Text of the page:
Physicians' attitudes and perceptions of neuromuscular blocker infusions in ARDS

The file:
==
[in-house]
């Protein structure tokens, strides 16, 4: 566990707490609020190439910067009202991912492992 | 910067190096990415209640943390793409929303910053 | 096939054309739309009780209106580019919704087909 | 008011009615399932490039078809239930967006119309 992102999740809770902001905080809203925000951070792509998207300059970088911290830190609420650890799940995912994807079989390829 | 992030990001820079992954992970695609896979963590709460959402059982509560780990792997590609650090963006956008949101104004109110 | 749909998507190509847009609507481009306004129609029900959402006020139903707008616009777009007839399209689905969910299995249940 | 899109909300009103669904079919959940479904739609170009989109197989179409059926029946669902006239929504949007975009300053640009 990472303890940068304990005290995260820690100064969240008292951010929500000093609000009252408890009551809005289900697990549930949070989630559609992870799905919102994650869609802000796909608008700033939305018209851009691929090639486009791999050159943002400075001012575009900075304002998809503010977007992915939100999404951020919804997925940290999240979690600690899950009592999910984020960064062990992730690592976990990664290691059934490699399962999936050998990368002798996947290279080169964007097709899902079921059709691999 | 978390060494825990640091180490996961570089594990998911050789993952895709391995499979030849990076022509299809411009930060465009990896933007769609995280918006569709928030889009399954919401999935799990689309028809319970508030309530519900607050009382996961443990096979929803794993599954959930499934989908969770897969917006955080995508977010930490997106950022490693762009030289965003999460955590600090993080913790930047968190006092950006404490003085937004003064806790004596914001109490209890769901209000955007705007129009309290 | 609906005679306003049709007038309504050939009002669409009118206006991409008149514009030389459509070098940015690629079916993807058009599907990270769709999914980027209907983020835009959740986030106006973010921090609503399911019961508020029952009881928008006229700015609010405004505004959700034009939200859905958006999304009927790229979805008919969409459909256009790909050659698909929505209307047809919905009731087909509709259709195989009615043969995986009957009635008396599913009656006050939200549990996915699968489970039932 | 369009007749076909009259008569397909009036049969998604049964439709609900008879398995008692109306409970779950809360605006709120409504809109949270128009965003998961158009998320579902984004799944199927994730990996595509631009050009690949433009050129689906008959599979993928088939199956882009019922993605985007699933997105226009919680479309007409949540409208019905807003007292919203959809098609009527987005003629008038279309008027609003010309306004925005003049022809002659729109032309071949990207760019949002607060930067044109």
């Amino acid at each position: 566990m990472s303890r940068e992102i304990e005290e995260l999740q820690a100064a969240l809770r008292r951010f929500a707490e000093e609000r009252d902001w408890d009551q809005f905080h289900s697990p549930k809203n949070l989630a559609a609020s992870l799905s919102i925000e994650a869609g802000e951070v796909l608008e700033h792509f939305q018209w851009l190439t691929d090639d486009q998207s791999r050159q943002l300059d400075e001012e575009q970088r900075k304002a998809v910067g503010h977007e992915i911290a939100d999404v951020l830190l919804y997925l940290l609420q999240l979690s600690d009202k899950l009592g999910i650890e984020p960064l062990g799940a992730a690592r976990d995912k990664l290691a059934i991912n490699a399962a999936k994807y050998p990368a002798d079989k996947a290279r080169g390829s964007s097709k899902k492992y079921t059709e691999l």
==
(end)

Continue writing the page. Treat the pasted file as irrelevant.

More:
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PURPOSE: The perceptions and practices of ICU physicians regarding initiating neuromuscular blocker infusions (NMBI) in acute respiratory distress syndrome (ARDS) may not be evidence-based amidst the surge of severe ARDS during the SARS-CoV-2 pandemic and new practice guidelines. We identified ICU physicians' perspectives and practices regarding NMBI use in adults with moderate-severe ARDS. MATERIALS AND METHODS: After extensive development and testing, an electronic survey was distributed to 342 ICU physicians from three geographically-diverse U.S. health systems(n = 12 hospitals). RESULTS: The 173/342 (50.5%) respondents (75% medical) somewhat/strongly agreed a NMBI should be reserved until: after a trial of deep sedation (142, 82%) or proning (59, 34%) and be dose-titrated based on train-of-four monitoring (107, 62%). Of 14 potential NMBI risks, 2 were frequently reported to be of high/very high concern: prolonged muscle weakness with steroid use (135, 79%) and paralysis awareness due to inadequate sedation (114, 67%). Absence of dyssychrony (93, 56%) and use ≥48 h (87, 53%) were preferred NMBI stopping criteria. COVID-19 + ARDS patients were twice as likely to receive a NMBI (56 ± 37 vs. 28 ± 19%, p < 0.01). CONCLUSIONS: Most intensivists agreed NMBI in ARDS should be reserved until after a deep sedation trial. Stopping criteria remain poorly defined. Unique considerations exist regarding the role of paralysis in COVID-19+ ARDS.